Featured Restaurant: Friends

1st December 2017

11 High Street • Pinner • HA5 5PJ • 020 8866 0286

Reviewed by Alan Cox

Steeped in history, the quaint black and white Tudor cottage that’s home to Friends restaurant is just as characterful outside as it is inside. With its slightly uneven floors, exposed black beams and white walls, there’s a great deal of historic charm to the place – it feels like stepping back in time…

There are just five tables comfortably filling the ground floor, and not many more on the floor above, so it’s perfect for those seeking a quiet and intimate meal. And quiet is certainly my first impression on our arrival. A little light background music might have helped to lift the slightly solemn mood and ease the hushed conversations whilst the restaurant starts to fill.

Here, service is as traditional and formal as its starched linen table cloths: it’s all rather prim and proper. We start with a delightful little appetiser of a glass crisp (tricky to pick up, it’s so fragile) topped with little dots of avocado purée – an unusual, and remarkably tasty, little morsel.

My wife’s long-standing love affair with Scallops is nourished by a starter pairing them with langoustine, cauliflower and truffle. This is a pretty looking plate, with parsnip foam adding an artistic flourish to the well-seared and succulent shellfish.

My starter choice, Rabbit, a most delicate-looking dish. Poached loin, croquette, and roast liver with pickled walnuts, mushrooms, carrots and jelly piccalilli are all present and correct, but in micro size. Sometimes less is more, I know, but I feel I need more generously sized pieces of game to really appreciate the varied tastes and textures before me.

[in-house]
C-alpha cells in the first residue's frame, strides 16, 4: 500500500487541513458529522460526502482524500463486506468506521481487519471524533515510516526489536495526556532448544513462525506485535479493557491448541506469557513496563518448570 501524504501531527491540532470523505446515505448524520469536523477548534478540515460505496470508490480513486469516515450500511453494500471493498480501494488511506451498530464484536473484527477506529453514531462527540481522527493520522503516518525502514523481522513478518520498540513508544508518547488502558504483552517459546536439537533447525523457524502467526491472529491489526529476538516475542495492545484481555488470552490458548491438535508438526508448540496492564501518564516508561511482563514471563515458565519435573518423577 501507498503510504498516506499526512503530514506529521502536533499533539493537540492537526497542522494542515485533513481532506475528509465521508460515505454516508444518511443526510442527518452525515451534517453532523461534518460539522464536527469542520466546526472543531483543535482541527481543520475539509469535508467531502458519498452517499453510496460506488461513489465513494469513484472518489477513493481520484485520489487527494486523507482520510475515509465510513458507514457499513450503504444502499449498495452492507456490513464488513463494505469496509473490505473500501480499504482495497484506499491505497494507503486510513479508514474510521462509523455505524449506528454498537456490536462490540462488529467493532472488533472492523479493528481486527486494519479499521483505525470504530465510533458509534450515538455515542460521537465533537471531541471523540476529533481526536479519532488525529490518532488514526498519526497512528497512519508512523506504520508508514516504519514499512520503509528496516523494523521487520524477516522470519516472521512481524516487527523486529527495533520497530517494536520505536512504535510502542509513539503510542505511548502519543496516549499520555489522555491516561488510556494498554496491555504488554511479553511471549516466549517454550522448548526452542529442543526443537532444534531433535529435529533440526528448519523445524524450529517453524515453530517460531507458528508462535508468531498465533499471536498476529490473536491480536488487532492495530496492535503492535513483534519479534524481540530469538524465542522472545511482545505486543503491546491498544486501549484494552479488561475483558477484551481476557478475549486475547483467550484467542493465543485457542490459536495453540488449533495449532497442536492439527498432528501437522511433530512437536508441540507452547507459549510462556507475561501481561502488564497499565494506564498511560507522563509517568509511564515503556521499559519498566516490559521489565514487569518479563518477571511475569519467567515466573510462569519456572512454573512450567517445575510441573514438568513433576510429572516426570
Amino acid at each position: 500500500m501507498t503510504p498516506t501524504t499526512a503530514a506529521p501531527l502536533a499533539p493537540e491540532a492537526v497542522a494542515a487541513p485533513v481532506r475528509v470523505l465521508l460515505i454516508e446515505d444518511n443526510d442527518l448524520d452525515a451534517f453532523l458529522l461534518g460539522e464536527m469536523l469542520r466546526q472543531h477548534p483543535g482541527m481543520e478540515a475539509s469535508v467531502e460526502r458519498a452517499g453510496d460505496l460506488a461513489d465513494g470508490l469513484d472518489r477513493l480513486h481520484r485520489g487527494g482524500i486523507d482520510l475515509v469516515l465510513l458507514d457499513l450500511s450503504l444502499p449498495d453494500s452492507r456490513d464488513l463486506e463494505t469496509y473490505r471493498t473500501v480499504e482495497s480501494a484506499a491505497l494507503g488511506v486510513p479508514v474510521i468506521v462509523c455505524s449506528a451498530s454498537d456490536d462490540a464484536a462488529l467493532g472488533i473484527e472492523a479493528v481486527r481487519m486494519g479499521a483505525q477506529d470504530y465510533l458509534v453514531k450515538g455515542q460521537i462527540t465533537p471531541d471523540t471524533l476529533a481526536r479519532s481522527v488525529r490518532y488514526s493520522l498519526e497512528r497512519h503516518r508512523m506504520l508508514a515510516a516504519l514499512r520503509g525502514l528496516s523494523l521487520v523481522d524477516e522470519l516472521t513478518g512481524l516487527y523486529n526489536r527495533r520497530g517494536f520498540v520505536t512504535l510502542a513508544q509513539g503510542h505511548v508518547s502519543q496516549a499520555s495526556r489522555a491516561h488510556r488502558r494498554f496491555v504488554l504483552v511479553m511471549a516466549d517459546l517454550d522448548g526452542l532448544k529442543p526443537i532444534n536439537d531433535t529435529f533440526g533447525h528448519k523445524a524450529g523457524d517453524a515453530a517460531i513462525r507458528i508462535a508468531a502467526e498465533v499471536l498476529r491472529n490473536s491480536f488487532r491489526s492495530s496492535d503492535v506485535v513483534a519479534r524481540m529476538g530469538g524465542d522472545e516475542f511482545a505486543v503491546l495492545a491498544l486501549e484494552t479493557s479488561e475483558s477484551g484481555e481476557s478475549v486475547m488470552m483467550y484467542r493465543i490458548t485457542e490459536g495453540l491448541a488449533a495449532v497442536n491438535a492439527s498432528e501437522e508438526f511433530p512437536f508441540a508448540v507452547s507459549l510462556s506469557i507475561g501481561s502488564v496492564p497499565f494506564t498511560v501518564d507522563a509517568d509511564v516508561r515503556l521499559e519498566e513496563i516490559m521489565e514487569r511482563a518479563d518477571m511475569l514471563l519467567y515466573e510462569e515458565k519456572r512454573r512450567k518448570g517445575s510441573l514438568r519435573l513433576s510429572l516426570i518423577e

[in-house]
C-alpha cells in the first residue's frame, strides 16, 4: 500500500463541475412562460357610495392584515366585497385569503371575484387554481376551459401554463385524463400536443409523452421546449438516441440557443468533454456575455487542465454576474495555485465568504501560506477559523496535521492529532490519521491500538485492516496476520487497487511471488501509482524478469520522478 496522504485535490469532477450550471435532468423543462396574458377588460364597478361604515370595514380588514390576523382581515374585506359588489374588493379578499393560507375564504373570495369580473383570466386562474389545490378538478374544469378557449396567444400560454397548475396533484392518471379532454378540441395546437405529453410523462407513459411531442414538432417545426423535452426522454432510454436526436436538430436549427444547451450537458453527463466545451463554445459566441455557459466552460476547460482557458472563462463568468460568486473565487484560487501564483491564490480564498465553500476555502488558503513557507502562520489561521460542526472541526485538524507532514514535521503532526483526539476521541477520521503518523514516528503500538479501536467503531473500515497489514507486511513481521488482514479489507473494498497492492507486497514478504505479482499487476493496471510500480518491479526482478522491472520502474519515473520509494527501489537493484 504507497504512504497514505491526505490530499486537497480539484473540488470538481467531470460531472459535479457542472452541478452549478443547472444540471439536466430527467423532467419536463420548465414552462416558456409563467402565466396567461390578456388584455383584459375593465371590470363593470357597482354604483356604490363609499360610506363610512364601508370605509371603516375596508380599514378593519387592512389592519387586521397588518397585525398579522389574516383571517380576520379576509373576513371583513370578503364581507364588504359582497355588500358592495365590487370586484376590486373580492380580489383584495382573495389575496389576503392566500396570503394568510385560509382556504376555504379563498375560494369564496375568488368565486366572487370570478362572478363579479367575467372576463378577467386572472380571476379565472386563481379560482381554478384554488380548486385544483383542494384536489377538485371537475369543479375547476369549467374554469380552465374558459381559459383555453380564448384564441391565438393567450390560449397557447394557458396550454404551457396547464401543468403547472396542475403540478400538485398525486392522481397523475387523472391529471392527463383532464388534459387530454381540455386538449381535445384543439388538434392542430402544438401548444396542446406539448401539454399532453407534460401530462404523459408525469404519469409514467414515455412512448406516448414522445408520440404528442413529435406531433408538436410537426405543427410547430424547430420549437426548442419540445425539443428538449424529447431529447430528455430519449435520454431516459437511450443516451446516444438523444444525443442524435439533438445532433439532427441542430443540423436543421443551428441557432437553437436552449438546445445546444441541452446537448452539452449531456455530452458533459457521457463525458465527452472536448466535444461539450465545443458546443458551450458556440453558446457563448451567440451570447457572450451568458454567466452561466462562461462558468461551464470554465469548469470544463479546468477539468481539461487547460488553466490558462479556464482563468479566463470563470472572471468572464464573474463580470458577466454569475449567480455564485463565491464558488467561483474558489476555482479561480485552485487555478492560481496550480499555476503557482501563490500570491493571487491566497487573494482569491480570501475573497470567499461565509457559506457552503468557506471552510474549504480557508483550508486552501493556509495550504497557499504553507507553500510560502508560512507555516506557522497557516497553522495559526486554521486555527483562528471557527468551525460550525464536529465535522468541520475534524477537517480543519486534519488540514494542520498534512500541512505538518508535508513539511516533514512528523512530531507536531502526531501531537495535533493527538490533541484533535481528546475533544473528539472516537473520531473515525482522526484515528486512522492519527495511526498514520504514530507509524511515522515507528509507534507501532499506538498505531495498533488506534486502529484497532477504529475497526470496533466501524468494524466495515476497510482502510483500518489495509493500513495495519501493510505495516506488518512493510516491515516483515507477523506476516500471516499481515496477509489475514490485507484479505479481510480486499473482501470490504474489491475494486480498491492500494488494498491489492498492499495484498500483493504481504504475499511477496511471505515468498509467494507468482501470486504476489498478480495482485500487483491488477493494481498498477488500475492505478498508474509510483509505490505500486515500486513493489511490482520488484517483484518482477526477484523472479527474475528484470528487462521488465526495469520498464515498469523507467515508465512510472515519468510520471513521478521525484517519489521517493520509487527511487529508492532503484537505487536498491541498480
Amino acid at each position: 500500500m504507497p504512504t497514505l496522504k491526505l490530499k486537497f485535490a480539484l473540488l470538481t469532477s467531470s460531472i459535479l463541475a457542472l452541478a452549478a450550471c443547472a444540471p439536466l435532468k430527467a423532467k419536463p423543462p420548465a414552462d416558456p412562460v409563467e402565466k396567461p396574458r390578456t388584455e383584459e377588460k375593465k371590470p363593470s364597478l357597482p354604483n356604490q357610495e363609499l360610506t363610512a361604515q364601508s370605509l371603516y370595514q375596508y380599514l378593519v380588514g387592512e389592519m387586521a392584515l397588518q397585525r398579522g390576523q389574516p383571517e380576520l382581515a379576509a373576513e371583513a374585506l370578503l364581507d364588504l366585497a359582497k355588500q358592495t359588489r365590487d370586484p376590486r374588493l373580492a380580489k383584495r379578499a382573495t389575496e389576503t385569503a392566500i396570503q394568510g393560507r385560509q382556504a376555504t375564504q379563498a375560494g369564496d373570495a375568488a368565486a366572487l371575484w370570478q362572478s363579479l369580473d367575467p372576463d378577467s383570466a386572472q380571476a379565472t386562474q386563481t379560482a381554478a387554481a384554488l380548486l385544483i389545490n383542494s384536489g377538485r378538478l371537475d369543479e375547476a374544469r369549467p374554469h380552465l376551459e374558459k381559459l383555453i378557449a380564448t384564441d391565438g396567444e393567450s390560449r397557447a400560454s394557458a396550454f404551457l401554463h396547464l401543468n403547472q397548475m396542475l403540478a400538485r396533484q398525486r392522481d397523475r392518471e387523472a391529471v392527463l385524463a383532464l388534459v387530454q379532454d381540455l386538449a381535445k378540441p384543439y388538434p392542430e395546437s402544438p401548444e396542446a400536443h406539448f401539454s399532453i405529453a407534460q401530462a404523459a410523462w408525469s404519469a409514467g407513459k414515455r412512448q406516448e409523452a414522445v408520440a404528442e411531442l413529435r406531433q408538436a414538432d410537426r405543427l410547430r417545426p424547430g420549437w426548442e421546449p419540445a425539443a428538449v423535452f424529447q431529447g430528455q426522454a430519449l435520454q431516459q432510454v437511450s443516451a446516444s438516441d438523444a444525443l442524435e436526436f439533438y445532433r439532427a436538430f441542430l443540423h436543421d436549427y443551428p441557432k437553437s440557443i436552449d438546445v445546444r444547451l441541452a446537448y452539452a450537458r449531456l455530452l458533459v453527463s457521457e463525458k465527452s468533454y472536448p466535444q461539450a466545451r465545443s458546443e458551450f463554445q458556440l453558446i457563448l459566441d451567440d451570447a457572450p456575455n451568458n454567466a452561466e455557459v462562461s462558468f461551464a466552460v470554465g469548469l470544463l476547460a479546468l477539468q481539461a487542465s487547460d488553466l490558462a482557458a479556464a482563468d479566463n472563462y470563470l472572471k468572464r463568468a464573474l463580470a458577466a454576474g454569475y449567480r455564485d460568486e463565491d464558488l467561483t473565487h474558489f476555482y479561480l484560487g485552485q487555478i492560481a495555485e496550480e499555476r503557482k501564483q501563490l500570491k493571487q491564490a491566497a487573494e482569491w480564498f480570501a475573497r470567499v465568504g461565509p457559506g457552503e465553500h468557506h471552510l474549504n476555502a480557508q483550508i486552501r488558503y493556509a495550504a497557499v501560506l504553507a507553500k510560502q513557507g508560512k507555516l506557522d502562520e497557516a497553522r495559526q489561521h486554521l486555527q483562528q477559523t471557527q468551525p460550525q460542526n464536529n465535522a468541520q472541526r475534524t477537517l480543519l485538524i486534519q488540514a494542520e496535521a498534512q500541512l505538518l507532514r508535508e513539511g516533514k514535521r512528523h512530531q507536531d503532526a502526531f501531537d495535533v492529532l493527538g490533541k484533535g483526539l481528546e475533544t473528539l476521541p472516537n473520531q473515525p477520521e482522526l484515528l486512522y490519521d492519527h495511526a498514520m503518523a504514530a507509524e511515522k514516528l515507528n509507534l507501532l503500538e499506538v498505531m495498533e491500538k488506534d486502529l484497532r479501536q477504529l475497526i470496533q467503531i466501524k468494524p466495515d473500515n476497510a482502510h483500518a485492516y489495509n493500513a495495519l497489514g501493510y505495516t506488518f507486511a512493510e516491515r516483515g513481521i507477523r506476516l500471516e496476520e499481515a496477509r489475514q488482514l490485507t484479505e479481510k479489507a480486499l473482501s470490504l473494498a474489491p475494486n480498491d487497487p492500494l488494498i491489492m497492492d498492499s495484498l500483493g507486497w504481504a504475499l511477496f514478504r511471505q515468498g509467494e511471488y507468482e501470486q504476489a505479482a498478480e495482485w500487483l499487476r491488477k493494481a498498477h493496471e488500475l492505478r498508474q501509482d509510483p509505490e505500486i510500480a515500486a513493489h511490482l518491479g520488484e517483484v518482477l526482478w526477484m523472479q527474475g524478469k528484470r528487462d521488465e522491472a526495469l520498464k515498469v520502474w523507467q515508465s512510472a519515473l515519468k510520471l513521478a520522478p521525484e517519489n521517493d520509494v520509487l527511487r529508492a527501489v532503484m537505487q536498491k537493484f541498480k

For my main course I choose Pan-Fried Fillet of Hake, served with watercress, courgette, blue radish and nasturtium, along with a scattering of new potatoes. This is an attractive offering, simply presented, with a light butter sauce as a dressing. The fish is nicely fresh and fleshy, but with the contemporary trend for presenting fish skin side up, I would have expected it to be crispy.

My wife’s Duck Breast (succulent and cooked pink) is served with sour cherries and a medley of pumpkin, parsnip and hispi cabbage tossed together on the side. It’s not the prettiest or most artistically-presented offering, but her empty plate speaks volumes.

There is a comprehensive selection of wines by the bottle, but surprisingly, only three whites and reds by the glass. I choose a South African Sauvignon Blanc to accompany my fish, and a robust Malbec goes well with the duck.

To conclude, my wife chooses the intriguingly named Lychee Cloud, which arrives attractively presented on a square plate. The passion fruit sorbet is amazingly fruity, and the additional elements of coconut marshmallow and mango complement it nicely. This definitely stands out from the crowd, especially when washed down with a very agreeable glass of chilled Sauternes.

My Orange Bread and Butter Pudding, served with dollop of lovely honey ice cream on the top, is light, fluffy and has a subtle orange taste, but, sadly, is a little bland.

Friends is unquestionably a very popular restaurant and has been delighting local diners for many years. It’s great to find a traditional high class establishment doing so well, particularly among all the more casual and cheaper end eateries. But for me, bearing in mind the price ticket, the ‘wow factor’ has been a little elusive this evening…

STARTERS: £4.50-£10.50 • MAINS: £17.95-£26.50
DESSERTS: £6.50-£8.50 • HOUSE WINE: £22.50

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